As we discussed in class, Americans are addicted to both fossil fuels and technology. Fossil fuels provide a convenient source of energy, which we love, but we know that sources are steadily depleting. Rather than simply using less energy, our first inclination is to turn to another convenient source of energy in order to continue living in consumerism. We get excited about alternative energy saviors and ignore personal responsibility. We are accustomed to getting what we want as long as we are willing and able to spend the money. Will a technological solution solve the problem, or will it simply postpone future energy shortage and perpetuate the American addiction? Overpopulation and increasing energy demand make energy shortage inevitable, and technology can only slow it down.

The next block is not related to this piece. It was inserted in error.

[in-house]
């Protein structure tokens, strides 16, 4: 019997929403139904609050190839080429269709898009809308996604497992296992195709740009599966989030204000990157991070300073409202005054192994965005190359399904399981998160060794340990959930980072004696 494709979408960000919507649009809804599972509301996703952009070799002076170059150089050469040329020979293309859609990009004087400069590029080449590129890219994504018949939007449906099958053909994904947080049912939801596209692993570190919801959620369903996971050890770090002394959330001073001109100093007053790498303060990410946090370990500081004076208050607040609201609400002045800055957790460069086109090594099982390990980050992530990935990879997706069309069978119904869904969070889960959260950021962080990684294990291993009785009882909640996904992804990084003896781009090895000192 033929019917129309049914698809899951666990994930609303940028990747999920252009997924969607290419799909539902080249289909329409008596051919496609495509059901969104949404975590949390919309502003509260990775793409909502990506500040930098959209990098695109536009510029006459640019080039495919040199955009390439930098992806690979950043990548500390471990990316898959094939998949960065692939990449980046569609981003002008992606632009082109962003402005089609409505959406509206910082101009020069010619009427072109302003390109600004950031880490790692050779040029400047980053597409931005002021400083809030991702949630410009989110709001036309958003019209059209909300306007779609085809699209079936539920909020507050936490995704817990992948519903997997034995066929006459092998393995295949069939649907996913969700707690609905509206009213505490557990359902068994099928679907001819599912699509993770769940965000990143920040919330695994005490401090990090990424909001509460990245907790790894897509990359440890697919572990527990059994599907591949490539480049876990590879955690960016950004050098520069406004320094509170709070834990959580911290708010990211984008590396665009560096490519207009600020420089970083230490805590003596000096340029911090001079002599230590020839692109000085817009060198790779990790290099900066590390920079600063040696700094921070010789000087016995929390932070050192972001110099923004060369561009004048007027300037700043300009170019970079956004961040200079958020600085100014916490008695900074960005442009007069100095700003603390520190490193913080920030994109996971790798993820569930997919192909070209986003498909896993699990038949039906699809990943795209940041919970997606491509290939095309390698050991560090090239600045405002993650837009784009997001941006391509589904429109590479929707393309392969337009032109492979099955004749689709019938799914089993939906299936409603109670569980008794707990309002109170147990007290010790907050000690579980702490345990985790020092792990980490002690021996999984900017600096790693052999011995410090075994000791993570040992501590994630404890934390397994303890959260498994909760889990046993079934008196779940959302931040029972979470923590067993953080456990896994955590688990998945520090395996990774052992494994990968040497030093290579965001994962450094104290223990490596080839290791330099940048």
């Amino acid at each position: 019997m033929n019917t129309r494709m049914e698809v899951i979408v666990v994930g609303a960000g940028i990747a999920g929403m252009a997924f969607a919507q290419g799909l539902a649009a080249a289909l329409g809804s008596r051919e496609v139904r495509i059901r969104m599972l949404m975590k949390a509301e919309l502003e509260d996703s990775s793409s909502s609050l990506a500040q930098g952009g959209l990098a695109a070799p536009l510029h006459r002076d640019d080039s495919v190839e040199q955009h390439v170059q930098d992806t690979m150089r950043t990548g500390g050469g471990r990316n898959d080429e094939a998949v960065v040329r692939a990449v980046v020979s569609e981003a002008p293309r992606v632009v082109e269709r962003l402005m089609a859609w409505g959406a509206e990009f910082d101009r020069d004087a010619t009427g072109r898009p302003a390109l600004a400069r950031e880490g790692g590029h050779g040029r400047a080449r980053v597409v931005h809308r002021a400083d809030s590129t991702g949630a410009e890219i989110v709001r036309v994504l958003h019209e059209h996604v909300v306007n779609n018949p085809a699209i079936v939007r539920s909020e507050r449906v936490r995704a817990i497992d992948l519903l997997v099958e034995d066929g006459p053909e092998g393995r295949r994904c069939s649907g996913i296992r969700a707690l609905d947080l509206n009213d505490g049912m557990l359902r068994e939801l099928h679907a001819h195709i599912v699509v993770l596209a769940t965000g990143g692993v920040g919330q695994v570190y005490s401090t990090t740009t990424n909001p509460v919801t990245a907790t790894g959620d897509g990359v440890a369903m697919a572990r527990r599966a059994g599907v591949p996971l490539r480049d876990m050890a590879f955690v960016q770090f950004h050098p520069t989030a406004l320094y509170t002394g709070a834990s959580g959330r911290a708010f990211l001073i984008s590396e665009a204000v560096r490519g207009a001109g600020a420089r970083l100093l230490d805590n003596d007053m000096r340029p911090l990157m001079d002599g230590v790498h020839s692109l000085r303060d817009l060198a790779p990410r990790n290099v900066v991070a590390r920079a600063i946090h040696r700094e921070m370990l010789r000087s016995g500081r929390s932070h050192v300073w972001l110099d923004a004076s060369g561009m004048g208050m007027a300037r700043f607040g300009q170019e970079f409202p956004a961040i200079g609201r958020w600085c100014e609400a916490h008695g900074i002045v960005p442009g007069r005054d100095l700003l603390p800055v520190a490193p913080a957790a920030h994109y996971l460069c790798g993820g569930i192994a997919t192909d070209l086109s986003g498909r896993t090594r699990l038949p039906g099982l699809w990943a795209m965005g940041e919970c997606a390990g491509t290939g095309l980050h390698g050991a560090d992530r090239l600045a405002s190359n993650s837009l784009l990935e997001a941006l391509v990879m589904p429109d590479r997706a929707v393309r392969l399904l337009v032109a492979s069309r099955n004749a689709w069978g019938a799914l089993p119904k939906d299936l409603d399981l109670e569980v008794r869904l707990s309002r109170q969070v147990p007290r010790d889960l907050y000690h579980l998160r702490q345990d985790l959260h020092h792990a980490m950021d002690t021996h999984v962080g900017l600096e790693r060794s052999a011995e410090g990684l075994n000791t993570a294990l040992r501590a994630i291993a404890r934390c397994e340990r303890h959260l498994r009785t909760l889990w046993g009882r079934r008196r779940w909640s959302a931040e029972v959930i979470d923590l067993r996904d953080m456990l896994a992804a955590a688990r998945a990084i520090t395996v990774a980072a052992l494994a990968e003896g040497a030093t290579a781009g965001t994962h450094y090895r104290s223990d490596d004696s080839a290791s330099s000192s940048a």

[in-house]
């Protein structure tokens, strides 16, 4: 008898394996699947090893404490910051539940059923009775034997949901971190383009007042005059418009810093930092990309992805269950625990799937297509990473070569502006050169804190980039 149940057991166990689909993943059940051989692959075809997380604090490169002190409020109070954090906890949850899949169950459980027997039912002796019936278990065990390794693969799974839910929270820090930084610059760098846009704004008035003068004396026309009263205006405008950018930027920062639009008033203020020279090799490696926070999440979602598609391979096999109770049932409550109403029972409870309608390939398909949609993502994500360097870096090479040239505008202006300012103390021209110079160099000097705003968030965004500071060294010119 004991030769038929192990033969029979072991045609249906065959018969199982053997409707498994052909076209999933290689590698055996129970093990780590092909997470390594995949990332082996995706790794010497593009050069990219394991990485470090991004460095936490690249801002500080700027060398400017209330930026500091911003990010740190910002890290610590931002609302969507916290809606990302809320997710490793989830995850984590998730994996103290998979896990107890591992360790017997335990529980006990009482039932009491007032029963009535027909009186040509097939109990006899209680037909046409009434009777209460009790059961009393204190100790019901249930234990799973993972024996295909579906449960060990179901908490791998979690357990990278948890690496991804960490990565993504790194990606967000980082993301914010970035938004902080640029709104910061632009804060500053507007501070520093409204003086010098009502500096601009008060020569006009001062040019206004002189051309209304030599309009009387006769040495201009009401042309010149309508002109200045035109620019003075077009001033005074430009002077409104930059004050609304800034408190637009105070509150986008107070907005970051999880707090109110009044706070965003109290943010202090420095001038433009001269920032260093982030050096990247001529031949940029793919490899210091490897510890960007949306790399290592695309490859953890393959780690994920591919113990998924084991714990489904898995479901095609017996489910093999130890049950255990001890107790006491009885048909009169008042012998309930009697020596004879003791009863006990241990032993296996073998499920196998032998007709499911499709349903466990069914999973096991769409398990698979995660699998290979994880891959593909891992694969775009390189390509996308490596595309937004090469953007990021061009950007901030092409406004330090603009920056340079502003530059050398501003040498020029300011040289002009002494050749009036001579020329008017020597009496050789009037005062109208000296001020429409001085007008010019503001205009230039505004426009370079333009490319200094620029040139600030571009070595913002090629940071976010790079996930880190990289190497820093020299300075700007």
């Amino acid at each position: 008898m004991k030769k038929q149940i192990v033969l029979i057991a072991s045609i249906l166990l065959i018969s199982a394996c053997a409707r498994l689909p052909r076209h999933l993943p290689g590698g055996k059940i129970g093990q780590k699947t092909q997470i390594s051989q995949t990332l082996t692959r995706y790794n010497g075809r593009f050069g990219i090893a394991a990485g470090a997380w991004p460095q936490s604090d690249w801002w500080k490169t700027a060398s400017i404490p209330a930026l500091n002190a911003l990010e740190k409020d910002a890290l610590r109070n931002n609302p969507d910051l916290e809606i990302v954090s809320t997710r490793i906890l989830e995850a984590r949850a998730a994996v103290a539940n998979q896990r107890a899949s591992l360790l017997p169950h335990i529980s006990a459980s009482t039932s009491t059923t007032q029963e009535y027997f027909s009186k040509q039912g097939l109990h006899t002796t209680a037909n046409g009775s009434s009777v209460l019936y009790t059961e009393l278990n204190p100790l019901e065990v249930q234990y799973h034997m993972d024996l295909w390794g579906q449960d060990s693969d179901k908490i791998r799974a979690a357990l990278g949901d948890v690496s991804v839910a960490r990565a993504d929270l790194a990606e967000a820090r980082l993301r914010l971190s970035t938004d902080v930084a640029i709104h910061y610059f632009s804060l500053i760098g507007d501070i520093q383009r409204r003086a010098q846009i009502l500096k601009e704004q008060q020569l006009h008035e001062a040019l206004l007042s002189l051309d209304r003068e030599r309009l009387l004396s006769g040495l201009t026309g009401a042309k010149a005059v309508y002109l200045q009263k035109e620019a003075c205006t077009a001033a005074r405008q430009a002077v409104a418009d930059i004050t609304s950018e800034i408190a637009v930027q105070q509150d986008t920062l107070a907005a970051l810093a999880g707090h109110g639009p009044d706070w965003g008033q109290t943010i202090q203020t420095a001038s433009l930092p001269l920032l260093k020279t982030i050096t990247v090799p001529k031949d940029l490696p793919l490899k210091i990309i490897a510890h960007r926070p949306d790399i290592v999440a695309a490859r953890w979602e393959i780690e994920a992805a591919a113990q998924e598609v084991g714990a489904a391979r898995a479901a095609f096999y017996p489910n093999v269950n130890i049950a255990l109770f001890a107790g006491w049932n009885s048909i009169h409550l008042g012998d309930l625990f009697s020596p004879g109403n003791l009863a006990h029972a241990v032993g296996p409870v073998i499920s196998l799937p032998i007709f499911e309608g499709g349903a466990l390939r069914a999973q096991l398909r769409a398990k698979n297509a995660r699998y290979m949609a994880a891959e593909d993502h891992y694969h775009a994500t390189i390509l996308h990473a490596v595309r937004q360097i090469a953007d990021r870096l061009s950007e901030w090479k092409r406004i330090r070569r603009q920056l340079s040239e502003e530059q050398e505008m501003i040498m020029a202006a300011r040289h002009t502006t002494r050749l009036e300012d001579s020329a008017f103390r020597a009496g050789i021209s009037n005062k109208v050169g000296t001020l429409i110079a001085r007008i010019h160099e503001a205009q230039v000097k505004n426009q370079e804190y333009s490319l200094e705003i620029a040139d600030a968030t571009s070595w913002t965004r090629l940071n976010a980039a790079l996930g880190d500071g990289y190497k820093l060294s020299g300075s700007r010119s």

I know I don’t speak for everyone, especially those in Dr. Webber’s class. It also seems, at least from the front end, that Obama’s stimulus package may in fact aid in shifting the American mentality. A Georgian newspaper reports that the energy conservation industry is surging as a result of the stimulus. John Sibley, program director for the Southeast Energy Efficiency Alliance, states, “We have an unprecedented opportunity to build a market for energy efficiency and help consumers manage their energy bills.” Could this be a new dawn in American thought?